As with many of the notable figures of his political generation, Clement Attlee served in the First World War. The ‘modest man’ signed up not long after war broke out in August 1914, yet his decision was not greeted with universal acclaim. Atlee’s elder brother, Tom, was a conscientious objector and spent much of the war in prison.
Clement Attlee served with the South Lancashire Regiment and was deployed to Gallipoli, in a campaign masterminded by Winston Churchill, the First Lord of the Admiralty to tackle the clearly pro-German Ottoman Empire. Attlee’s first involvement was very brief at first, for he quickly became ill with dysentery and was carted back to Malta to recover. This could be viewed as a lucky escape, for this resulted in Attlee missing one of the most brutal stages of the campaign: the Battle of Sari Bair in August 1915. Many of his colleagues were killed in what was the last attempt by the British Army to seize Gallipoli.
Clement Attlee returned to his regiment in time for the evacuation and this was undoubtedly the best-executed segment of the campaign. There were some examples of brilliant military tactics, such as the use of self-firing rifles to disguise the Allied retreat. Attlee’s regiment was located in Sulva, which was chosen as one of the final places to be evacuated. Thus, the modest man was the penultimate solider to be evacuated from Gallipoli, followed by the wonderfully named General Sir Stanley Maude.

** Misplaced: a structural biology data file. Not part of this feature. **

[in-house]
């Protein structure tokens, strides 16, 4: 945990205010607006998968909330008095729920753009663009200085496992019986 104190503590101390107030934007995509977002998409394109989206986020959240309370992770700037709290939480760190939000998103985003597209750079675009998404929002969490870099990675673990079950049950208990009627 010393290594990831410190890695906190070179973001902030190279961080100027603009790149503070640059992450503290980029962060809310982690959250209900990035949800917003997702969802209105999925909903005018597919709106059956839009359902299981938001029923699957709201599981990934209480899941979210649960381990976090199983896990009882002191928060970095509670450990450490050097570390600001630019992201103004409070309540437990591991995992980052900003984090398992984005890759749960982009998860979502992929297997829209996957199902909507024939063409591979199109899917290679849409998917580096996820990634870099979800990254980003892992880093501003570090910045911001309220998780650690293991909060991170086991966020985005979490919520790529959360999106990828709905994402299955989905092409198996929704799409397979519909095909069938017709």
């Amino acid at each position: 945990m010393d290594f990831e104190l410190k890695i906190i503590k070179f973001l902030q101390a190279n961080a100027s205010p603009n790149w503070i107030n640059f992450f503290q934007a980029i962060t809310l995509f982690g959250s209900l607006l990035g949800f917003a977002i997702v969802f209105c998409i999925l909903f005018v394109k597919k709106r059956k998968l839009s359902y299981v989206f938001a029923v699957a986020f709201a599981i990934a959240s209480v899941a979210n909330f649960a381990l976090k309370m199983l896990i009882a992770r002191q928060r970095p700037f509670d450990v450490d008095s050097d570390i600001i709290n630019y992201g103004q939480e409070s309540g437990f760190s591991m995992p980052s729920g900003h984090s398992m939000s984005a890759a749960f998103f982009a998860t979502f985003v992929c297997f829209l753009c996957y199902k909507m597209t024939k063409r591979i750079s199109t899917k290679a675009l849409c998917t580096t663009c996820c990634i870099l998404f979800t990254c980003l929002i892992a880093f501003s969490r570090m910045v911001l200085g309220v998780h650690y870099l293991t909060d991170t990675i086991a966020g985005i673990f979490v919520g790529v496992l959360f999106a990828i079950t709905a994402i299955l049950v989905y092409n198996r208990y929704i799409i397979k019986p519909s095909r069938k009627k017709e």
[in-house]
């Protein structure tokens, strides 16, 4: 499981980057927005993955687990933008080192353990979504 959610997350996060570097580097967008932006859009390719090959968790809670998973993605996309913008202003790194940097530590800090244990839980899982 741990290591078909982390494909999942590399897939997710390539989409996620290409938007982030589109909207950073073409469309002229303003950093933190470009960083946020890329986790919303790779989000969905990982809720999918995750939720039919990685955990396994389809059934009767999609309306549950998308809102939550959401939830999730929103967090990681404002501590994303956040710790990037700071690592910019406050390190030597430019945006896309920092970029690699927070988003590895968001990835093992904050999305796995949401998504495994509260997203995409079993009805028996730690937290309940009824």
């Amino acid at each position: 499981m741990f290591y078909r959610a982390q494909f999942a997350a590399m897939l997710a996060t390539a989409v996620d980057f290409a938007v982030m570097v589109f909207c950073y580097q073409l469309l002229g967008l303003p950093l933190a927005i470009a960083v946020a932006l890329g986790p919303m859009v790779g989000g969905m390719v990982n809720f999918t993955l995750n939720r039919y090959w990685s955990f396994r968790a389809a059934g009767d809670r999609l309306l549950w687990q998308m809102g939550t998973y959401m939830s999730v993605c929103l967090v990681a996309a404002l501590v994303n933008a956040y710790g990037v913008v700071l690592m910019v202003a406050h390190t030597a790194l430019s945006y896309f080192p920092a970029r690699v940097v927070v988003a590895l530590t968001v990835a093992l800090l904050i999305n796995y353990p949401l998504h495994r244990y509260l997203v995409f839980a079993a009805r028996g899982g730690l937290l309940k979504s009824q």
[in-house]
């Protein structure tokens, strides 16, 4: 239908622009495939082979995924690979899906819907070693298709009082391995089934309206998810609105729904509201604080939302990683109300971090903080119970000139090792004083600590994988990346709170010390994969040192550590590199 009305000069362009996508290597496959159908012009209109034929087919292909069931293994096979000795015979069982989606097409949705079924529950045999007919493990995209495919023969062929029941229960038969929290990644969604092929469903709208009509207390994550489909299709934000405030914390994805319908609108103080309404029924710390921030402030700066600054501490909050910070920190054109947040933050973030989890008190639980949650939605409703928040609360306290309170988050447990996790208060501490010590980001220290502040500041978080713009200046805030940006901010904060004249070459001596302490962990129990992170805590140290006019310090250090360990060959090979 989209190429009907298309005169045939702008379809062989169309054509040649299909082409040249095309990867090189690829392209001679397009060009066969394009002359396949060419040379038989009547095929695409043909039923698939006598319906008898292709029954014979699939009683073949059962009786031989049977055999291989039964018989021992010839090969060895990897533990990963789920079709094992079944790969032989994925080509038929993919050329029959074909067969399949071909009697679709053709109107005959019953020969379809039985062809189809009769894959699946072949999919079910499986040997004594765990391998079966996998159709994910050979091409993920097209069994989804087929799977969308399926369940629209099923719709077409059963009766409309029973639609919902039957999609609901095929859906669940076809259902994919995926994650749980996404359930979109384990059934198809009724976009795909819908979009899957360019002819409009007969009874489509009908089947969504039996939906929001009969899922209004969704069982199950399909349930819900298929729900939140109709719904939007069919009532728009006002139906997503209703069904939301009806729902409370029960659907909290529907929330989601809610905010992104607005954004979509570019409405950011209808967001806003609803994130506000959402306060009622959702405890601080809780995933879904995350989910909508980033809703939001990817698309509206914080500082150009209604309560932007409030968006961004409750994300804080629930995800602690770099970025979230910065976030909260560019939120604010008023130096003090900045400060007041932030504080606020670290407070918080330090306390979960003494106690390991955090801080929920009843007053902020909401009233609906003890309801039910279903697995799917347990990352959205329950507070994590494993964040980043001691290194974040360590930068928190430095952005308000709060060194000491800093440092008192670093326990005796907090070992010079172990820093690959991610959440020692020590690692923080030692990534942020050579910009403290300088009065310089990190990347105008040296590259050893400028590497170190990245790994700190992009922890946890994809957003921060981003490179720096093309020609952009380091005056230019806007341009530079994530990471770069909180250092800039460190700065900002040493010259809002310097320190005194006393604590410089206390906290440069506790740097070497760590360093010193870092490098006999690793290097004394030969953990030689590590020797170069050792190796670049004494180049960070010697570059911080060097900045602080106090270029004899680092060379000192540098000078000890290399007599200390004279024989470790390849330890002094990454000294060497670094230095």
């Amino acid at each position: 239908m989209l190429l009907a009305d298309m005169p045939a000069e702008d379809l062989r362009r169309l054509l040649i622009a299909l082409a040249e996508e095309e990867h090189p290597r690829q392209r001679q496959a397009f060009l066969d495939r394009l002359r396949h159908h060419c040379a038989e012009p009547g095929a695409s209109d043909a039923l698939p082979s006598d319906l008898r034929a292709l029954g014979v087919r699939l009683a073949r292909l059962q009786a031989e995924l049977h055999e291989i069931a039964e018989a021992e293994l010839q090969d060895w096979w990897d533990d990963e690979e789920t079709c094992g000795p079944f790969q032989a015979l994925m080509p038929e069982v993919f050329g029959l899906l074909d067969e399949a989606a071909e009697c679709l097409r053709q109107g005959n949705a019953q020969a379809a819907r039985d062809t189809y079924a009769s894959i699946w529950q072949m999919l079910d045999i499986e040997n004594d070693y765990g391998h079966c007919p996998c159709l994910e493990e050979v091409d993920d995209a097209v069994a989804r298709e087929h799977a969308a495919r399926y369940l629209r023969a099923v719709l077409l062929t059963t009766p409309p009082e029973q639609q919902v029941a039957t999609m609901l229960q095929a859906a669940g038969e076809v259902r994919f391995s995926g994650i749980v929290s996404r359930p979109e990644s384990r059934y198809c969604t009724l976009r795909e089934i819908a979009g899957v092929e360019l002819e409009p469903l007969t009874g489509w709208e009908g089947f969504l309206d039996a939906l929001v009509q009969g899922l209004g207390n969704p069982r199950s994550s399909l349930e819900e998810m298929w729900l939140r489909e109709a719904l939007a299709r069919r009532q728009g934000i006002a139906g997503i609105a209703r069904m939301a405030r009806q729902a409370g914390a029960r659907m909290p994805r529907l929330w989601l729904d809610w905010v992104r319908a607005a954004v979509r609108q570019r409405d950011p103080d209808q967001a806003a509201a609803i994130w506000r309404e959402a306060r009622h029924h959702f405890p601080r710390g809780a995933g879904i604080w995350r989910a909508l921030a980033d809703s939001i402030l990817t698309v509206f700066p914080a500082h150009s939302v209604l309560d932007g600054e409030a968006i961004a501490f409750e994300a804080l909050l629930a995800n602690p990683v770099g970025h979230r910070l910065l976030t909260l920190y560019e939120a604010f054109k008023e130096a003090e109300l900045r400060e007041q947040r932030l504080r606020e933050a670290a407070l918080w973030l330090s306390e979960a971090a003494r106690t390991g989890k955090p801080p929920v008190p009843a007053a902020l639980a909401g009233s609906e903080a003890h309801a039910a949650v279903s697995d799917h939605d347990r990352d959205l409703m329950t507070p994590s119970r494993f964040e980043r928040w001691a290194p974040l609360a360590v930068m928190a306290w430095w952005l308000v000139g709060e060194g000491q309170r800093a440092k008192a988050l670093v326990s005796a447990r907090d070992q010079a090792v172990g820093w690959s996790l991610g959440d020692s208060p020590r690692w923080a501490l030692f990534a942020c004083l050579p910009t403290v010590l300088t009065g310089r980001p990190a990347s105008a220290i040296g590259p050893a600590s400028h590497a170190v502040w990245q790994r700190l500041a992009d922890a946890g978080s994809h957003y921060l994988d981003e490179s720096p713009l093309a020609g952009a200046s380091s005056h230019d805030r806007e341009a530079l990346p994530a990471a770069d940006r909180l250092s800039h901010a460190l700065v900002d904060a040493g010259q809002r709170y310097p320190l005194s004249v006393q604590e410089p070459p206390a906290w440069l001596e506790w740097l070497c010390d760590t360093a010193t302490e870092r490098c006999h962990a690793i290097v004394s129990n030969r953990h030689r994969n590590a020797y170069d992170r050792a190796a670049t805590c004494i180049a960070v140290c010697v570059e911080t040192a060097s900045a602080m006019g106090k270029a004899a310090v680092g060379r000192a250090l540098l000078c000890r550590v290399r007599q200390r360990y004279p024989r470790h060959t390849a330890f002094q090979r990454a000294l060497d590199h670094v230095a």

So Attlee was not just the public school educated, crossword obsessed, pipe smoking individual who Churchill often quipped about. He was a war veteran through and through. Following Gallipoli the future Prime Minster would go on to serve in the Mesopotamia campaign, where he would be badly injured by flying shrapnel, and then at the Western Front for the final six months of the Great War.
The Gallipoli Campaign was an unmitigated disaster. Estimates vary but around about forty-four thousand men died for the Allies (with many coming from India, Australia and New Zealand) and eighty-six thousand for the Ottomans. Despite this, Attlee was impressed by the bold nature of the assault, thus he developed an admiration for the planner of the offensive: Winston Churchill. This contributed somewhat to their working relationship in the Wartime Government. Furthermore, Clement Attlee’s experience of war saw some of his inner qualities flourish, which would prove vital in managing one of the most influential governments in British history.